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Obituaries

Death of Adnan Khashoggi, Saudi arms dealer and playboy, once dubbed ‘world’s richest man’

The infamous dealmaker was implicated in spectacular scandals, even as he lived a life of dazzling opulence surrounded by Hollywood elite

PUBLISHED : Wednesday, 07 June, 2017, 10:31am
UPDATED : Friday, 19 October, 2018, 6:03pm

Adnan Khashoggi, a Saudi middleman-for-hire who amassed huge wealth and influence peddling everything from American weapons to favours for Riyadh’s rulers and CIA spymasters, only to see his fortunes collapse amid the Iran-contra affair and other scandals, died on June 6 at a hospital in London. He was 81, by most accounts.

The cause was complications from Parkinson’s disease, the family said in a statement reported by the Associated Press.

Khashoggi’s name may have lost its lustre since his peak in the 1970s and 1980s - he was hyperbolically dubbed the world’s richest man - but not so the list of misdeeds and abuses that remain defining events of the time. Though never convicted, the US-educated Khashoggi was linked, as a money-mover and five-star fixer, with some of the era’s most infamous figures and schemes.

At the same time, he moved seamlessly between covert shadows and dazzling opulence - a lifestyle estimated by the Economist in 1987 to cost US$250,000 a day. He partied with Hollywood elite such as Cary Grant and Elizabeth Taylor; travelled in a blinged-out DC-8; kept an Indian swami as an on-call adviser; and boasted about his bevy of young mistresses.

This was grade-A fodder for tabloids and gossip magazines years before Khashoggi’s nephew Dodi al-Fayed riveted the world’s attention with his brief and tragic romance with Princess Diana.

OK, I behaved unethically, for ethical reasons
Adnan Khashoggi in 2009

Khashoggi’s swashbuckling career and personal indulgences were underwritten by international weapons trade - of which he took a healthy commission - and other forays well off the books: funneling weapons to Iran and elsewhere; working as a private Saudi envoy; and forging bonds with former Philippines president Ferdinand Marcos and his wife, Imelda, amid accusations that they fled the country in 1986 with looted riches.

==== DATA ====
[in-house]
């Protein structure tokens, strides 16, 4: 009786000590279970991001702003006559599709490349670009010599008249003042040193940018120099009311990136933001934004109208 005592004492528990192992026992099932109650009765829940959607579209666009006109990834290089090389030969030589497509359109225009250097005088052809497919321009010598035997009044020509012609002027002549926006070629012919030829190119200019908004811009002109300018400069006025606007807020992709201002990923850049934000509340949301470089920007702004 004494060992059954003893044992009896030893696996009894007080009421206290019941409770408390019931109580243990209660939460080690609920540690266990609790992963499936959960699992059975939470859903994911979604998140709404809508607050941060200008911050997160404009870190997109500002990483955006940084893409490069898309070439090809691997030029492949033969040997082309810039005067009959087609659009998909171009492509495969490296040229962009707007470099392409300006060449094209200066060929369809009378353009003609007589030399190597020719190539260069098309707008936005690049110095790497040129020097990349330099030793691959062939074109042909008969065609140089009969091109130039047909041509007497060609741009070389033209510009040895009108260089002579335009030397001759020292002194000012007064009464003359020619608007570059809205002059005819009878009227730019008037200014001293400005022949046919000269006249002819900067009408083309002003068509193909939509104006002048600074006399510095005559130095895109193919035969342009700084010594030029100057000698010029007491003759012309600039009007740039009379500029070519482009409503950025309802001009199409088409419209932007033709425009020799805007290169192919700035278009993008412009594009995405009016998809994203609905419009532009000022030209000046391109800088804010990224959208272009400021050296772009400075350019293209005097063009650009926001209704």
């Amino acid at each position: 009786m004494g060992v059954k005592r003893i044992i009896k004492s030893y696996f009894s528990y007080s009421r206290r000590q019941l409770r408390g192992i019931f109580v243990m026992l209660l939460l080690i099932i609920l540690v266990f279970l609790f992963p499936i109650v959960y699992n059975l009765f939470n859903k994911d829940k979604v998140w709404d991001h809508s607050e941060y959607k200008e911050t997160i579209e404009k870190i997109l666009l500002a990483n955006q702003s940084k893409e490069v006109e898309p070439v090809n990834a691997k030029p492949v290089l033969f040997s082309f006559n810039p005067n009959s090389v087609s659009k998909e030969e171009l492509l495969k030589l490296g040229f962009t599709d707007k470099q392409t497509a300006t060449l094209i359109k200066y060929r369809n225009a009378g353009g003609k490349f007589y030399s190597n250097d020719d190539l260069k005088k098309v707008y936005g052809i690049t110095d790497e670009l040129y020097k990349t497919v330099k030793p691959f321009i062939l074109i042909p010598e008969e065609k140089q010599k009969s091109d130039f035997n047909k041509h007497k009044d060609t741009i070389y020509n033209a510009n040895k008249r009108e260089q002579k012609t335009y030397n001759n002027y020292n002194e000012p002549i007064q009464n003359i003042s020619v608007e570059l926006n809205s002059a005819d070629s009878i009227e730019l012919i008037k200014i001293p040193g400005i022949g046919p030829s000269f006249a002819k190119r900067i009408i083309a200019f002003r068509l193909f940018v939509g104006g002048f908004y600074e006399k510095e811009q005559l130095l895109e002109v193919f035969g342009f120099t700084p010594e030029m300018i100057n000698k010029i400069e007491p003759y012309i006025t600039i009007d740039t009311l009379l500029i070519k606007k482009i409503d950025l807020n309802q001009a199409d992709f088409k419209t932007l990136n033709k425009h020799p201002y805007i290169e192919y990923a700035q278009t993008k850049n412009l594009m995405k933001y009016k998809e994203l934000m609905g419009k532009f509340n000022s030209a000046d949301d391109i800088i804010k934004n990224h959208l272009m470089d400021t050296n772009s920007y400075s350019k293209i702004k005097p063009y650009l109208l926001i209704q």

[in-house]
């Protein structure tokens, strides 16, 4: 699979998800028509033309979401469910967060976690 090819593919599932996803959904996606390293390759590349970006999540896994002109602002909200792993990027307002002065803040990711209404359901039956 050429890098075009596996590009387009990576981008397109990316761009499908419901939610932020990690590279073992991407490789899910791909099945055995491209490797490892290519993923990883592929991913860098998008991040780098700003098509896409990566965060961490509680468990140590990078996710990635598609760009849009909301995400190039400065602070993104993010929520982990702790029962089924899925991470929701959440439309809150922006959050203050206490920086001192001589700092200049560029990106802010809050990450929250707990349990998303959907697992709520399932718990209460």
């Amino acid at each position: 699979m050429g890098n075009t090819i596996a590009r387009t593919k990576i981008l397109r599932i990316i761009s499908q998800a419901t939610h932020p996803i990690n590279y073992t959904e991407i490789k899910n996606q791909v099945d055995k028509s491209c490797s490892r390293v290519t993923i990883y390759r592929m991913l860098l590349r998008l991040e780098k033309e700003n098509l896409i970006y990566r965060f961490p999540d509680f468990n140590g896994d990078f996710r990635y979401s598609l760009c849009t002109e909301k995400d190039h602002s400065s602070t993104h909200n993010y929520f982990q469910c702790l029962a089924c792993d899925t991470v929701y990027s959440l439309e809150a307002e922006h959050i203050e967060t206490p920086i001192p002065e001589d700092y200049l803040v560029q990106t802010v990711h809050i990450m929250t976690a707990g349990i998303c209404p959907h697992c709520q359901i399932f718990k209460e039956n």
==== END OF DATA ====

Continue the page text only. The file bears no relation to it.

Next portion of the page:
Khashoggi, meanwhile, was building a business empire that included companies in Hong Kong, resorts in Kenya, shipping lines in East Asia and an office complex in Salt Lake City that was left partially built.

“There are skeletons hidden behind skeletons in the Khashoggi closet,” Theodore Karasik, a Dubai-based defense analyst specialising in Persian Gulf affairs, said in an interview. “No history of the region can be written without hearing them rattle.”

For his 50th birthday in 1985, Khashoggi threw a five-day bacchanal at his retreat in southern Spain. The cake was topped by a spun-sugar crown modelled after one worn by France’s Sun King, Louis XIV, and guests roamed the grounds with flutes of Moët champagne among imported African wildlife.

At another villa, near Cannes - one of more than a dozen homes he once owned across four continents - Khashoggi provided a haven-for-rent for the ousted Haitian ruler Jean-Claude Duvalier after he was driven from his Caribbean nation in 1986.

The mix of hedonism, power and audacity swirling about Khashoggi was so heady that the British rock band Queen wrote a song about it, Khashoggi’s Ship, referring to his 85-metre yacht outfitted with a laser that sketched its owner’s smiling image in the main cabin.

It all unravelled for Khashoggi - or AK, as he liked to be called - in equally spectacular fashion.

He was named, along with Iran-contra pointmen Oliver North and others, as a key intermediary in the clandestine CIA-directed plan in the 1980s to send arms to Tehran in exchange for captives held by pro-Iranian militias in Lebanon. The Iranian money was then shifted to US-backed contra rebels in Nicaragua, in violation of various codes including Congress-imposed limits on aid to the contras.

Khashoggi was never charged in the Iran-contra dealings. But his fingerprints cropped up in many other shady places.

He was accused of bankrolling some of the Iran-contra arms purchases through the Luxembourg-based Bank of Credit and Commerce International, which collapsed in 1991 amid probes into widespread money laundering. In the United States, Khashoggi was mentioned by investigators on the fringes of the contract-for-kickbacks scandal around Wedtech Corp, whose downfall also led to the resignation of prominent officials such as then-Attorney General Edwin Meese III in 1988.